Prepping your subfloor for a tile installation is one of the most important aspects of laying tile for a kitchen remodel. If you bypass this step or do a mediocre job then you can put a lot of risk on cracking the tiles in the future, creating added expenses and more repair work down the line. The job isn't particularly difficult, but it does requires time, labor and a few basic tools which you can pick up at your local hardware store. It can also become a fairly messy job so it is advised to wear goggles, open a window and, if possible, put up a plastic tarp to block dust from entering into neighboring rooms.
Like most tile jobs, the first step is to remove the old tile and get the subfloor ready. To begin, break through the first couple of tiles by simply hammering them until they crack. Do this enough times so that you've loosened about six inches square of space. When you've got room, use a sturdy metal chisel and a hammer to lift the remaining tiles free from the subfloor. After you've cleared the surface of old tiles, you can use a good scraper to scrape away any excess thinset or unwanted material.
Make sure that your subfloor is dry and use a level to make sure the surface is level. If it isn't level then you can apply some self-leveling under laminate and spread it out with a trowel to meet the subfloor. This will ensure that you have a level surface to work with.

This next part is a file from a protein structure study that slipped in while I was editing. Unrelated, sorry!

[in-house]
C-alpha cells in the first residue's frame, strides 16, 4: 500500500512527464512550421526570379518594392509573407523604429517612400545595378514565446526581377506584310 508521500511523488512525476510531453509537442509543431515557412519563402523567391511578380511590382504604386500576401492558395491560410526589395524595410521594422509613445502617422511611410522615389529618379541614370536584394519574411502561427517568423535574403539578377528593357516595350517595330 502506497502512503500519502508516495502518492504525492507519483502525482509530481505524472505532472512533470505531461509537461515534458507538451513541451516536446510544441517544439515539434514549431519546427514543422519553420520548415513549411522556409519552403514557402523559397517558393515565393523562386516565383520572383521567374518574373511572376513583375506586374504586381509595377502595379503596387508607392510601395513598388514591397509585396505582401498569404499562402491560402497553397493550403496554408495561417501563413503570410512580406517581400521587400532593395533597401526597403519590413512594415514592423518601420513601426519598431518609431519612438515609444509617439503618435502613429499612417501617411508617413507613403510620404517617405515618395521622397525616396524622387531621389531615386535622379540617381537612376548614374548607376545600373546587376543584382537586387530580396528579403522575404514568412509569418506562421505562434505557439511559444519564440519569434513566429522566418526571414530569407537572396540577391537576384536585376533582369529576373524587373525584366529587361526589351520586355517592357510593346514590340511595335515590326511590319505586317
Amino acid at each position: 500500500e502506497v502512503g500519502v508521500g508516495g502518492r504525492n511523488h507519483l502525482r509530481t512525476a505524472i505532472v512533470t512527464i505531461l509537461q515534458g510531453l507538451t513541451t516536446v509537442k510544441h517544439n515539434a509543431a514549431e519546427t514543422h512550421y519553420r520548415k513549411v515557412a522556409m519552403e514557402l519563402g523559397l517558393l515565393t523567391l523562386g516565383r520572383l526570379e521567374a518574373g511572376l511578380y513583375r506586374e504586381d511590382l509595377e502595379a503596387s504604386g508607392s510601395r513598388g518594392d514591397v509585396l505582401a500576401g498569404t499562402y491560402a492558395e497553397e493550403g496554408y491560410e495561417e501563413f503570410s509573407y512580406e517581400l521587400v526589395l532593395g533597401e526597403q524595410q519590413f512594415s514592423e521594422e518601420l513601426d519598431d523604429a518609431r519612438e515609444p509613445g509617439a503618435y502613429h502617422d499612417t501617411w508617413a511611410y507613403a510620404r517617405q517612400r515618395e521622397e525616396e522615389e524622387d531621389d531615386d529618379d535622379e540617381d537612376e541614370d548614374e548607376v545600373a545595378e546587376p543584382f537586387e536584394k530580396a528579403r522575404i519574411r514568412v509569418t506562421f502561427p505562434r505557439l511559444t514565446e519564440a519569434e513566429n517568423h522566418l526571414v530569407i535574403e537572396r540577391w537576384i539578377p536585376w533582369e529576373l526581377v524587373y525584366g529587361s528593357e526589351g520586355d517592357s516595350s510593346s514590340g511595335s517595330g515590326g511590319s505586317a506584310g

Before you begin laying your thinset or mortar you'll need to install a backer. There are different models to buy so ask your local hardware store for the best advice for your current job. The backer will prevent flexing from occurring, which could potentially crack your tile. Simply measure out the space of your floor and cut the backer to fit accordingly. Use a tile trowel to spread a thin layer of mortar to the subfloor and comb it to provide texture. You can then lay down your backer, which will adhere it to the subfloor.
Following this step you'll need to prep the surface of your backer in order to lay the tile. Once again, spread a thin layer of thinset or mortar on top of the backer and give it a good comb with the notched side of your tile trowel. Once this is done, you've successfully completed the prep job and are now ready to lay your tile. If you need help with remodeling your kitchen, visit Personal Touch Kitchens, Inc.